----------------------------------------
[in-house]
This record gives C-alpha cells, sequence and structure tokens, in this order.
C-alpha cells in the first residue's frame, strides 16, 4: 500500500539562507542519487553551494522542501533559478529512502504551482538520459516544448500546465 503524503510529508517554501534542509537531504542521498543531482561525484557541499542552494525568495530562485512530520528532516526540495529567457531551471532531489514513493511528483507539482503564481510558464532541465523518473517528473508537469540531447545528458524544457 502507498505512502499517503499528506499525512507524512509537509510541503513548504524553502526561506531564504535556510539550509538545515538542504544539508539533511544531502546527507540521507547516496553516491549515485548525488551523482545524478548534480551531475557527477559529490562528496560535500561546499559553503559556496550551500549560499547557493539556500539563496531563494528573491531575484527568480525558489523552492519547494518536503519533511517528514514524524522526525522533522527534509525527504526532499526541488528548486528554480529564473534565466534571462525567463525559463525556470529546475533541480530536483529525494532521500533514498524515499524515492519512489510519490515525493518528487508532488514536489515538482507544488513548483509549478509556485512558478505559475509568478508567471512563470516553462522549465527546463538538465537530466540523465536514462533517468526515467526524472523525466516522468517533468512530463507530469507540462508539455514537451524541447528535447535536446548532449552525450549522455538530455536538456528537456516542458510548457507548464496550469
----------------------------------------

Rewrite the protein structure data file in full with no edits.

[in-house]
This record gives C-alpha cells, sequence and structure tokens, in this order.
C-alpha cells in the first residue's frame, strides 16, 4: 500500500539562507542519487553551494522542501533559478529512502504551482538520459516544448500546465 503524503510529508517554501534542509537531504542521498543531482561525484557541499542552494525568495530562485512530520528532516526540495529567457531551471532531489514513493511528483507539482503564481510558464532541465523518473517528473508537469540531447545528458524544457 502507498505512502499517503499528506499525512507524512509537509510541503513548504524553502526561506531564504535556510539550509538545515538542504544539508539533511544531502546527507540521507547516496553516491549515485548525488551523482545524478548534480551531475557527477559529490562528496560535500561546499559553503559556496550551500549560499547557493539556500539563496531563494528573491531575484527568480525558489523552492519547494518536503519533511517528514514524524522526525522533522527534509525527504526532499526541488528548486528554480529564473534565466534571462525567463525559463525556470529546475533541480530536483529525494532521500533514498524515499524515492519512489510519490515525493518528487508532488514536489515538482507544488513548483509549478509556485512558478505559475509568478508567471512563470516553462522549465527546463538538465537530466540523465536514462533517468526515467526524472523525466516522468517533468512530463507530469507540462508539455514537451524541447528535447535536446548532449552525450549522455538530455536538456528537456516542458510548457507548464496550469